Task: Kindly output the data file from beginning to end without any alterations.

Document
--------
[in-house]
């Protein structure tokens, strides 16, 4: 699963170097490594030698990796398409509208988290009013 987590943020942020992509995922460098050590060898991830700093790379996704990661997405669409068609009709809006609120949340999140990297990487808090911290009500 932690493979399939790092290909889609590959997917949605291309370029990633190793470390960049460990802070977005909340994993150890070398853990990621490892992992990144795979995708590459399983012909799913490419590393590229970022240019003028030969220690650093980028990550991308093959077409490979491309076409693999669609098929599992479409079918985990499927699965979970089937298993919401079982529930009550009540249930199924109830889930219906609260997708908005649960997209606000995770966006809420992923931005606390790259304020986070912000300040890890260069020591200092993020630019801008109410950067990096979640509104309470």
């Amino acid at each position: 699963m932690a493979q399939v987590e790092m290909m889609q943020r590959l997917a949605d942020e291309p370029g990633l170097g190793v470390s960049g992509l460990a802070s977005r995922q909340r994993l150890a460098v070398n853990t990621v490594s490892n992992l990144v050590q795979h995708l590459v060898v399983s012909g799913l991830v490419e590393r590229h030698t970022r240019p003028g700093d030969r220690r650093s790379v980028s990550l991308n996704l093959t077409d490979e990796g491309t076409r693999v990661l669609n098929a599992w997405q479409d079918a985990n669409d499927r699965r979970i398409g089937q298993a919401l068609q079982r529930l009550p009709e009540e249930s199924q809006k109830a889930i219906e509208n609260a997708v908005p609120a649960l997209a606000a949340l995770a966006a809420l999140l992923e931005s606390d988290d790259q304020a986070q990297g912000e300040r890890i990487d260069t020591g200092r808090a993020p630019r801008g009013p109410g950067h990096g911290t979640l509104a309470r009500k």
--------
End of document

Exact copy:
[in-house]
């Protein structure tokens, strides 16, 4: 699963170097490594030698990796398409509208988290009013 987590943020942020992509995922460098050590060898991830700093790379996704990661997405669409068609009709809006609120949340999140990297990487808090911290009500 932690493979399939790092290909889609590959997917949605291309370029990633190793470390960049460990802070977005909340994993150890070398853990990621490892992992990144795979995708590459399983012909799913490419590393590229970022240019003028030969220690650093980028990550991308093959077409490979491309076409693999669609098929599992479409079918985990499927699965979970089937298993919401079982529930009550009540249930199924109830889930219906609260997708908005649960997209606000995770966006809420992923931005606390790259304020986070912000300040890890260069020591200092993020630019801008109410950067990096979640509104309470």
């Amino acid at each position: 699963m932690a493979q399939v987590e790092m290909m889609q943020r590959l997917a949605d942020e291309p370029g990633l170097g190793v470390s960049g992509l460990a802070s977005r995922q909340r994993l150890a460098v070398n853990t990621v490594s490892n992992l990144v050590q795979h995708l590459v060898v399983s012909g799913l991830v490419e590393r590229h030698t970022r240019p003028g700093d030969r220690r650093s790379v980028s990550l991308n996704l093959t077409d490979e990796g491309t076409r693999v990661l669609n098929a599992w997405q479409d079918a985990n669409d499927r699965r979970i398409g089937q298993a919401l068609q079982r529930l009550p009709e009540e249930s199924q809006k109830a889930i219906e509208n609260a997708v908005p609120a649960l997209a606000a949340l995770a966006a809420l999140l992923e931005s606390d988290d790259q304020a986070q990297g912000e300040r890890i990487d260069t020591g200092r808090a993020p630019r801008g009013p109410g950067h990096g911290t979640l509104a309470r009500k």